Finance Minister-designate, Ken Ofori Atta, has intimated that, for the former Special Prosecutor, Martin Amidu to have brought out the Agyapa report without discussing with him for his input, is a disservice to the nation’s democracy.
Speaking during his vetting today, March 25, 2021, he was of the view that, there is a bit of cynicism with regards to the Agyapa transaction.
“I think clearly there is quite a bit of cynicism with the transaction and for me, for the House, for such a report to be put out without us, myself as the Minister of Finance having a chance to discuss it, I think is a disservice to our democracy.
“And I think that it’s a fundamental right that we all as a people should be careful with such things.”Ken Ofori-Atta
He also disclosed that the issues regarding the Agyapa deal as well as that in the report will be tackled when it is resubmitted before Parliament in due time.
“And so, the speculated issues and the risk associated with the transaction in that regard; is what we are re-submitting to Parliament and we will be able to work those things out.”Ken Ofori-Atta
President On Agyapa
Earlier this month, the President, Nana Addo Dankwa Akufo-Addo hinted on the resubmission of the Agyapa deal to Parliament.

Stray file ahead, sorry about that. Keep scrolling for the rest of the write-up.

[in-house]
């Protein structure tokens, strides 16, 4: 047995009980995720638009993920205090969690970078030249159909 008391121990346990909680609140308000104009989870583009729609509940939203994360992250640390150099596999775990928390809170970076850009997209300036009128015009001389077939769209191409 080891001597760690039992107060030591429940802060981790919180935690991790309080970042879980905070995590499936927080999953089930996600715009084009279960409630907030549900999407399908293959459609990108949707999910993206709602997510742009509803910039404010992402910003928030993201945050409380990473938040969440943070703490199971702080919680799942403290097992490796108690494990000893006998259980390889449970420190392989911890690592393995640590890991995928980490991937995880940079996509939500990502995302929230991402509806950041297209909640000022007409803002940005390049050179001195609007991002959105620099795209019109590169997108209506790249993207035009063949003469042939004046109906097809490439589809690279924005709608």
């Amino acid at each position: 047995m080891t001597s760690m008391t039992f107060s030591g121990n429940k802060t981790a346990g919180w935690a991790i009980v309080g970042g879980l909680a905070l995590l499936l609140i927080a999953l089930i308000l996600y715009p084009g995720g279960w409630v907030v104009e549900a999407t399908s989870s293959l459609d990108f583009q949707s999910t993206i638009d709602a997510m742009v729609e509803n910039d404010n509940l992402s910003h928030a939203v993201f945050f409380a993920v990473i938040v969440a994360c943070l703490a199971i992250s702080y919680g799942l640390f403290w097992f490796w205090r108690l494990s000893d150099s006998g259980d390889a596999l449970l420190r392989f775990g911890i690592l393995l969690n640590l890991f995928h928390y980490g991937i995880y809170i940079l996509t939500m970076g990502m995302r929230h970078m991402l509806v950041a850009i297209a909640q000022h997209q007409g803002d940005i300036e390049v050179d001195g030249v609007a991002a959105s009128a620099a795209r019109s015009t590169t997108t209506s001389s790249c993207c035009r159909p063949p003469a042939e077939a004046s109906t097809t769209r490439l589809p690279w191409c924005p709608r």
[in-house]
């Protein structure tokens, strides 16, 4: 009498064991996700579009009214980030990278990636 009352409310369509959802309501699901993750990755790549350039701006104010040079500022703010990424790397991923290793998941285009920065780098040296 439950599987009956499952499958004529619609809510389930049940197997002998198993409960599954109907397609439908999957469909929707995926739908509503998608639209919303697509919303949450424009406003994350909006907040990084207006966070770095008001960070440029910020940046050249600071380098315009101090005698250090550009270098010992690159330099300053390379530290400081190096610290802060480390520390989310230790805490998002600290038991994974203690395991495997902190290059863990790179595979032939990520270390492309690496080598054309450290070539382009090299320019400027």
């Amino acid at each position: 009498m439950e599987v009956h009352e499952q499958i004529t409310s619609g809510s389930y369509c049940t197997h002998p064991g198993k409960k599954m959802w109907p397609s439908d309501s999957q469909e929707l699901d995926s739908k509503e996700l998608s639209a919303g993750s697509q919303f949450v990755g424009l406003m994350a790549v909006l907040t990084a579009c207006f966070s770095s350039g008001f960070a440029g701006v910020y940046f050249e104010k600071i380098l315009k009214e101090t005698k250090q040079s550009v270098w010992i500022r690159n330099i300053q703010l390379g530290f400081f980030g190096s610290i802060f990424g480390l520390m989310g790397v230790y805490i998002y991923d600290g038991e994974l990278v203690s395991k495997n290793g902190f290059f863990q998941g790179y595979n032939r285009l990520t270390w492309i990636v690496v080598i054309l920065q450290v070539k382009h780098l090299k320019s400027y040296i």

Reading the State of the Nation Address (SONA), he revealed that, the transaction will be taken back to Parliament for further deliberation and reengagement by the members of the House.
Investment Comes With Risk
Touching on the financial investment involved with regards to the Agyapa deal transaction; he posited that every of such transactions under this deal comes with risk involved.
“…we should also note beyond that. And the reason why I brought the Act up is that, the act was well debated and put into motion. I think risks are part of every investment you make. Parliament gives me the mandate to raise $2 to $3 billion with all sorts of risk. Under this we have brought the best pricing under the country or that comparable countries could enjoy.”Ken Ofori-Atta
Mr. Ofori- Atta further indicated he did not “know why…the type of performance by the Finance Ministry did not reflect in the report which was put out by the Special Prosecutor.”
He then maintained that the deal is a well-planned one which will in turn raise more revenue for the nation.
No laws were broken
Furthermore, Mr. Ofori-Atta facing the Appointments Committee insisted that the government broke no laws in its appointment of the transaction advisor. This, he noted, despite the corruption risk assessment done by the office of the Special Prosecutor.
Moreover, the Finance Minister-designate posited that the deal remained on the right side of article 181(5) of the constitution which requires any international business or economic transaction to which the government is a party authorised by Parliament.
“I do not feel that we broke any rule and I think the Attorney General will be able to give you a firm assessment of that. I think such conjectures are inimical to growth.”Ken Ofori-Atta